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Re: Re quests about log system

 

 

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aschulz4587 at gmail

Sep 4, 2011, 12:11 PM

Post #1 of 21 (997 views)
Permalink
Re: Re quests about log system

It would be nice to have standard functions that supports storing associative
arrays in log_params rather than fragile ordered lists. I ended up hacking
up a quick function in FlaggedRevs for this. Newer log types could make use
of this and existing ones could if they had some b/c code.


Bugzilla from niklas.laxstrom [at] gmail wrote:
>
> Hello, I'm currently partially rewriting the log system, because the
> current one doesn't support i18n well enough.
>
> I'm trying to avoid any radical changes like changes to the database
> schema. My changes mostly touch
> handling log entries and formatting them.
>
> So, if you know any defects in the current log system, or have an wish
> what the new should do, or know someplace where these kind of wishes
> exist, please tell me.
> I have scanned the list of bugs in bugzilla quickly, but it is a bit
> hard to find relevant bugs when there is no logging component.
>
> I'm aiming to solve at least these bugs:
> https://bugzilla.wikimedia.org/30737 User names should be moved into
> log messages.
> https://bugzilla.wikimedia.org/24156 Messages of log entries should
> support GENDER
> https://bugzilla.wikimedia.org/24620 Log entries are difficult to
> localize; rewrite logs system
> https://bugzilla.wikimedia.org21716 Log entries assume sentence starts
> with username
>
> -Niklas
> --
> Niklas Laxström
>
> _______________________________________________
> Wikitech-l mailing list
> Wikitech-l [at] lists
> https://lists.wikimedia.org/mailman/listinfo/wikitech-l
>
>

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niklas.laxstrom at gmail

Sep 8, 2011, 2:51 AM

Post #2 of 21 (974 views)
Permalink
Re: Re quests about log system [In reply to]

I just commited many changes to logging code. There is more to come,
but I think this is suitable place to write in more detail what is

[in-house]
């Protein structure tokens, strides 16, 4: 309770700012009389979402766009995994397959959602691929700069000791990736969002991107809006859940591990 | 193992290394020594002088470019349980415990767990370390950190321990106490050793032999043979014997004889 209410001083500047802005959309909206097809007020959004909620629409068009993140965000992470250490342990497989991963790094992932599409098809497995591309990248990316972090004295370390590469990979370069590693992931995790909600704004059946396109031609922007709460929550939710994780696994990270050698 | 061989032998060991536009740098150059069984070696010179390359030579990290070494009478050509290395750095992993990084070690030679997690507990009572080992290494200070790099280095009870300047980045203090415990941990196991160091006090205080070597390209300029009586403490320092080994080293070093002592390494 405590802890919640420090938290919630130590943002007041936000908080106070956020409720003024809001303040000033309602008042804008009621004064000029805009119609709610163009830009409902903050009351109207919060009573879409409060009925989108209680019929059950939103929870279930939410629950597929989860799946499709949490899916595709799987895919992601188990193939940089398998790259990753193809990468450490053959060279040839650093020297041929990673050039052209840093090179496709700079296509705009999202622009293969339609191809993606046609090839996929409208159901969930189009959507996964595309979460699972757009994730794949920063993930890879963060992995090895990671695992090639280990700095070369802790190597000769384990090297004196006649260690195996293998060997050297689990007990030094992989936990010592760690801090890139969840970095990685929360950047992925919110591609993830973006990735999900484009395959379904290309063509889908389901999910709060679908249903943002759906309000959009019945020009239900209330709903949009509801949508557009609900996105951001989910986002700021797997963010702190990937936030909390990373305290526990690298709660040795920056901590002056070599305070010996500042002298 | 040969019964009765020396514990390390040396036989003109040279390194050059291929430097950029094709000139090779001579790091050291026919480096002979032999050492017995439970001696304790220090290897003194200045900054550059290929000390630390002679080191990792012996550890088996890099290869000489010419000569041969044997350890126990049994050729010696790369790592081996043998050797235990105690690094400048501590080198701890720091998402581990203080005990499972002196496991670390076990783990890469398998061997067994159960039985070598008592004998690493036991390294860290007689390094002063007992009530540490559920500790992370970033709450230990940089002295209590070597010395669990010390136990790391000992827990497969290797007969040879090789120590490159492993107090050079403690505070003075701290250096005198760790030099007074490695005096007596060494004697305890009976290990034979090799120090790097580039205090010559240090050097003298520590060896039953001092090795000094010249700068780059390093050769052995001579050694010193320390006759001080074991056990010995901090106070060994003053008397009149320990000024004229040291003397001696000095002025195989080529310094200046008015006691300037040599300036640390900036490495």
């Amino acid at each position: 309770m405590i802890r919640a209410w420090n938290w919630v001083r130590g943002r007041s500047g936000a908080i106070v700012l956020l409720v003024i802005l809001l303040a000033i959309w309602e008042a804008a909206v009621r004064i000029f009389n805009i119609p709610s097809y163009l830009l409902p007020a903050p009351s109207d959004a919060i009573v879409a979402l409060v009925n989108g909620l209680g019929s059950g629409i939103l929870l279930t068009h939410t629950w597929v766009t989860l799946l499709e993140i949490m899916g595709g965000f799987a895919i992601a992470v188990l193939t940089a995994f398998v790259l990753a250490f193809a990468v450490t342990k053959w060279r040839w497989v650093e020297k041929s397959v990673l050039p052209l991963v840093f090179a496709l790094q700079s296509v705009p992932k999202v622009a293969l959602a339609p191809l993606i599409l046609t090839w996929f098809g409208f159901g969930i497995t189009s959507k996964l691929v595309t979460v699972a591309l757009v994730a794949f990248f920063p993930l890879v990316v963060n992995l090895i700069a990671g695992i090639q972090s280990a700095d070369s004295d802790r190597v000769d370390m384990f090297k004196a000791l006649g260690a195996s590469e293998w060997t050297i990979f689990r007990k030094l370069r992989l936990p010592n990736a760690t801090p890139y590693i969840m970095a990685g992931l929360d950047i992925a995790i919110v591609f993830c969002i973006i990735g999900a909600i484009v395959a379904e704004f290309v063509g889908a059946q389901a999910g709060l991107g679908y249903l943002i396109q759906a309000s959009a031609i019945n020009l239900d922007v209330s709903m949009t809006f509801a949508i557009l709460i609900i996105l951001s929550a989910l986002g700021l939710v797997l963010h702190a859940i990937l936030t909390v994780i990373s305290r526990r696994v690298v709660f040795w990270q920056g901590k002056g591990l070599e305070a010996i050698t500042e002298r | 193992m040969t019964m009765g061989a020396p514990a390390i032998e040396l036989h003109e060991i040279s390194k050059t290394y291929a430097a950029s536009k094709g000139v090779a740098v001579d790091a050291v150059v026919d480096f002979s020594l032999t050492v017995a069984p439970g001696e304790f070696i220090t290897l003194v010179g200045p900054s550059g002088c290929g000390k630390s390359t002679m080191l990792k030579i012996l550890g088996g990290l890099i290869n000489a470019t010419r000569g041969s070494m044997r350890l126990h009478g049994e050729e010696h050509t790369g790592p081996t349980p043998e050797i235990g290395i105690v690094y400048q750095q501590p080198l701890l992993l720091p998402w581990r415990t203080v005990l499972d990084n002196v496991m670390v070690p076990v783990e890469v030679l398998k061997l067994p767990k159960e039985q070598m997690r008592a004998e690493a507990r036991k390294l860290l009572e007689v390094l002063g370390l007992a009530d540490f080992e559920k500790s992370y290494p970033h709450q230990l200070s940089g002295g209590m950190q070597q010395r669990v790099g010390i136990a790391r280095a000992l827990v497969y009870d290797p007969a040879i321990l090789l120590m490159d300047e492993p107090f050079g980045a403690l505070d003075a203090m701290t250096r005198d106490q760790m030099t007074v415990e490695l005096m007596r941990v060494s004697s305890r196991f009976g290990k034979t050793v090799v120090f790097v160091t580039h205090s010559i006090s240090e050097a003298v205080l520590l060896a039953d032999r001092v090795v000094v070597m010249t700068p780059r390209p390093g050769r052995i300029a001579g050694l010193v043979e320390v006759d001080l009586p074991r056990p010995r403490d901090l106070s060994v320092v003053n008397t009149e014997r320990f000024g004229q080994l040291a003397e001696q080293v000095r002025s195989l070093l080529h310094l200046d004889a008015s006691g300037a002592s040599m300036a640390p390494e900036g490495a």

going on. I'd also like to request code review and testing :)

Thus far I have committed new formatting code and small cleanups. Both
LogEventsList and RecentChanges are using the formatters now.
I haven't committed my last patch, which changes Title.php to generate
log entries using my new code. That will also fix page histories and
IRC feed, which use static version of log action text, which is
generated together when the new log item is inserted into the
database.

There are two major parts in the new logging system: LogEntry and LogFormatter.
LogEntry is a model around one log entry. It has multiple subclasses.
For constructing new log entries, you will create a new ManualLogEntry
and fill necessary info, after which you can call insert() and
publish(). If you are loading entries from database, you can simply
call DatabaseLogEntry::newFromRow( $row ). It supports rows both from
logging and recentchanges table. Usually you want to go directly to
LogFormatter and call newFromEntry or the hand newFromRow shortcut.
LogFormatter provides getActionText() method, which formats the log
action for you, taking those pesky LogPage::DELETED_FOO restrictions
into account. The action text includes the username, to support
different word orders. There is also getPlainActionText(), which
formats the log entry so that it is suitable for page histories and
IRC feeds.

LogEntries can have parameters. Parameters should be an associative
array. When saved to database, it is encoded to JSON. If you can pass
parameters directly to the message which is used to format the action
text, you can name the keys like "#:foobar", where # is a number and
should start from 4, because parameters 1, 2 and 3 are already
reserved and should be common to all log entries. Those are user name
link, username for gender and target page link respectively.

If they key is not in #:foobar format, it is not automatically
available for the action text message. By subclassing LogFormatter you
can do whatever you want with the parameters. Be aware of
$this->plaintext value though, it indicates whether we can use any
markup or just plaintext. This is how the MoveLogFormatter is
registered. I've added a type/* shortcut to avoid some repetition. If
the value is an existing class, it will be used. Otherwise the old
behavior of calling the function is used through LegacyLogFormatter.

$wgLogActionsHandlers = array(
// move, move_redir
'move/*' => 'MoveLogFormatter',
);

So what does this all bring to us?
* Flexible word order
* The most complex piece of log formatting is done only once, and it
also takes care of hiding any restricted items
* Gender is supported
* Ability to store parameters as an associative array
* New message naming conventions to reduce boilerplate
* Anonymous users can make log entries, that are actually shown
* Global logs should be easier to implement now, but it is not
directly supported by the current code.
* Two simple methods: getActionText and getPlainActionText, instead of
the mess of making log entries all over the place
* All code for one log type is now in single place, instead of lots of
switch $type in different places.

So once more, please text, review and comment. I still have lots to
do, all the log types need to be converted one by one to the new
system, to take the full benefit of improved i18n. Easiest way to find
the commits is probably this page:
http://www.mediawiki.org/wiki/Special:Code/MediaWiki/author/nikerabbit

-Niklas

--